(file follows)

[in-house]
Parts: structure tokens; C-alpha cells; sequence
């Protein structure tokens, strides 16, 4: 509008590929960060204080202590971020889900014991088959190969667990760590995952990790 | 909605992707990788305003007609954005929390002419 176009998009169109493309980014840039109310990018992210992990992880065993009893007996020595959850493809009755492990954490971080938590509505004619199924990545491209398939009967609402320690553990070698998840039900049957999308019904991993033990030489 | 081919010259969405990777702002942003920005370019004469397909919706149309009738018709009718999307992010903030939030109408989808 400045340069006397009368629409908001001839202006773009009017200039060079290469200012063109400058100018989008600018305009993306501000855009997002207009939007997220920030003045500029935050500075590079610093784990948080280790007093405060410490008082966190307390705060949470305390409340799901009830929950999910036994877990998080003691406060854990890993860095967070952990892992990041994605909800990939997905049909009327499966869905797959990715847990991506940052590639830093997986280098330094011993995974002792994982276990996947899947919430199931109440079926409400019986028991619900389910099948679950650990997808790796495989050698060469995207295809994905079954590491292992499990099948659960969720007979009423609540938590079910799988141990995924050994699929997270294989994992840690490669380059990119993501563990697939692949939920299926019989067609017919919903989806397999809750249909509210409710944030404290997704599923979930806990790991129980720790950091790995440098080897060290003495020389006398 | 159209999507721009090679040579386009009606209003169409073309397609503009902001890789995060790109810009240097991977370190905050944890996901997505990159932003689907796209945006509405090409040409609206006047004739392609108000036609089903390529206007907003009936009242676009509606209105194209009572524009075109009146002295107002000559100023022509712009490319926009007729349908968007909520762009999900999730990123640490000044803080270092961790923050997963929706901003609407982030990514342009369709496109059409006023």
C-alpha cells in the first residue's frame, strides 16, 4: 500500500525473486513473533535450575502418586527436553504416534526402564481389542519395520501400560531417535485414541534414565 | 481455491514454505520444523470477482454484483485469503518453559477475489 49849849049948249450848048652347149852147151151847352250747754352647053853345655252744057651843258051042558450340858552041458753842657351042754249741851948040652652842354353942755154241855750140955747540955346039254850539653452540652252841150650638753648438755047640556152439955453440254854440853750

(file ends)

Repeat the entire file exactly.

[in-house]
Parts: structure tokens; C-alpha cells; sequence
């Protein structure tokens, strides 16, 4: 509008590929960060204080202590971020889900014991088959190969667990760590995952990790 | 909605992707990788305003007609954005929390002419 176009998009169109493309980014840039109310990018992210992990992880065993009893007996020595959850493809009755492990954490971080938590509505004619199924990545491209398939009967609402320690553990070698998840039900049957999308019904991993033990030489 | 081919010259969405990777702002942003920005370019004469397909919706149309009738018709009718999307992010903030939030109408989808 400045340069006397009368629409908001001839202006773009009017200039060079290469200012063109400058100018989008600018305009993306501000855009997002207009939007997220920030003045500029935050500075590079610093784990948080280790007093405060410490008082966190307390705060949470305390409340799901009830929950999910036994877990998080003691406060854990890993860095967070952990892992990041994605909800990939997905049909009327499966869905797959990715847990991506940052590639830093997986280098330094011993995974002792994982276990996947899947919430199931109440079926409400019986028991619900389910099948679950650990997808790796495989050698060469995207295809994905079954590491292992499990099948659960969720007979009423609540938590079910799988141990995924050994699929997270294989994992840690490669380059990119993501563990697939692949939920299926019989067609017919919903989806397999809750249909509210409710944030404290997704599923979930806990790991129980720790950091790995440098080897060290003495020389006398 | 159209999507721009090679040579386009009606209003169409073309397609503009902001890789995060790109810009240097991977370190905050944890996901997505990159932003689907796209945006509405090409040409609206006047004739392609108000036609089903390529206007907003009936009242676009509606209105194209009572524009075109009146002295107002000559100023022509712009490319926009007729349908968007909520762009999900999730990123640490000044803080270092961790923050997963929706901003609407982030990514342009369709496109059409006023």
C-alpha cells in the first residue's frame, strides 16, 4: 500500500525473486513473533535450575502418586527436553504416534526402564481389542519395520501400560531417535485414541534414565 | 481455491514454505520444523470477482454484483485469503518453559477475489 49849849049948249450848048652347149852147151151847352250747754352647053853345655252744057651843258051042558450340858552041458753842657351042754249741851948040652652842354353942755154241855750140955747540955346039254850539653452540652252841150650638753648438755047640556152439955453440254854440853750